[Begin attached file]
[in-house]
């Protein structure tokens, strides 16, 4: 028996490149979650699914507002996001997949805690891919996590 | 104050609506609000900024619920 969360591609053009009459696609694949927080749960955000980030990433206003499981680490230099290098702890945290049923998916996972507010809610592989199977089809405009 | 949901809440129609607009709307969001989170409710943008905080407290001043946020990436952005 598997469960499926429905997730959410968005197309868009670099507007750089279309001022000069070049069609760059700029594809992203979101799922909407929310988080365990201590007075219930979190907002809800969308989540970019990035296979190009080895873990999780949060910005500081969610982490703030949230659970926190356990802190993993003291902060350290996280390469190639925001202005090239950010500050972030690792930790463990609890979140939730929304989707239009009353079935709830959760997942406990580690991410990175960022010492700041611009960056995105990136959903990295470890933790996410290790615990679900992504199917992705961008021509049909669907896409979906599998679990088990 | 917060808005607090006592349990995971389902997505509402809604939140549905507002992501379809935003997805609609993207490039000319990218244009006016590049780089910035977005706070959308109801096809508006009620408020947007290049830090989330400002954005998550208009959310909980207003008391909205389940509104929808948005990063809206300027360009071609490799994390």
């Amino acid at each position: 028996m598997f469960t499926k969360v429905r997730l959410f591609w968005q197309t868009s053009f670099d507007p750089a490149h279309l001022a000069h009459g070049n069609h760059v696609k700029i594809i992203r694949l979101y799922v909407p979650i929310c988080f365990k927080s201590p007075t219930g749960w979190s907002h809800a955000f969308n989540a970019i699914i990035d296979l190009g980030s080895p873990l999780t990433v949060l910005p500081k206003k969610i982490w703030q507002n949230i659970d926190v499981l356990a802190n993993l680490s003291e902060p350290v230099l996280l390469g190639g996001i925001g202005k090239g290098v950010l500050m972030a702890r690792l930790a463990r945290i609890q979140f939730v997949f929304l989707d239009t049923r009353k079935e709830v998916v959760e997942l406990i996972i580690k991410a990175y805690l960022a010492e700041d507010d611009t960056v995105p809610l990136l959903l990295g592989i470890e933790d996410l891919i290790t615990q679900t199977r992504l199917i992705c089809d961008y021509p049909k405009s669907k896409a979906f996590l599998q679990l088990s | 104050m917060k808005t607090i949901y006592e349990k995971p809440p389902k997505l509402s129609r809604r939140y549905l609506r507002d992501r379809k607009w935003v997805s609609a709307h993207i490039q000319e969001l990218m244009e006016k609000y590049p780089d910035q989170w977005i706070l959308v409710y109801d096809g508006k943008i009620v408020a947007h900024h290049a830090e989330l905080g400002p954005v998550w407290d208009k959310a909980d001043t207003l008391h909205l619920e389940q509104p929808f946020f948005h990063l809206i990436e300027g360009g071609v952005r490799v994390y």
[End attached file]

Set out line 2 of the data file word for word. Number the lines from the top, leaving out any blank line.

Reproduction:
């Protein structure tokens, strides 16, 4: 028996490149979650699914507002996001997949805690891919996590 | 104050609506609000900024619920 969360591609053009009459696609694949927080749960955000980030990433206003499981680490230099290098702890945290049923998916996972507010809610592989199977089809405009 | 949901809440129609607009709307969001989170409710943008905080407290001043946020990436952005 598997469960499926429905997730959410968005197309868009670099507007750089279309001022000069070049069609760059700029594809992203979101799922909407929310988080365990201590007075219930979190907002809800969308989540970019990035296979190009080895873990999780949060910005500081969610982490703030949230659970926190356990802190993993003291902060350290996280390469190639925001202005090239950010500050972030690792930790463990609890979140939730929304989707239009009353079935709830959760997942406990580690991410990175960022010492700041611009960056995105990136959903990295470890933790996410290790615990679900992504199917992705961008021509049909669907896409979906599998679990088990 | 917060808005607090006592349990995971389902997505509402809604939140549905507002992501379809935003997805609609993207490039000319990218244009006016590049780089910035977005706070959308109801096809508006009620408020947007290049830090989330400002954005998550208009959310909980207003008391909205389940509104929808948005990063809206300027360009071609490799994390």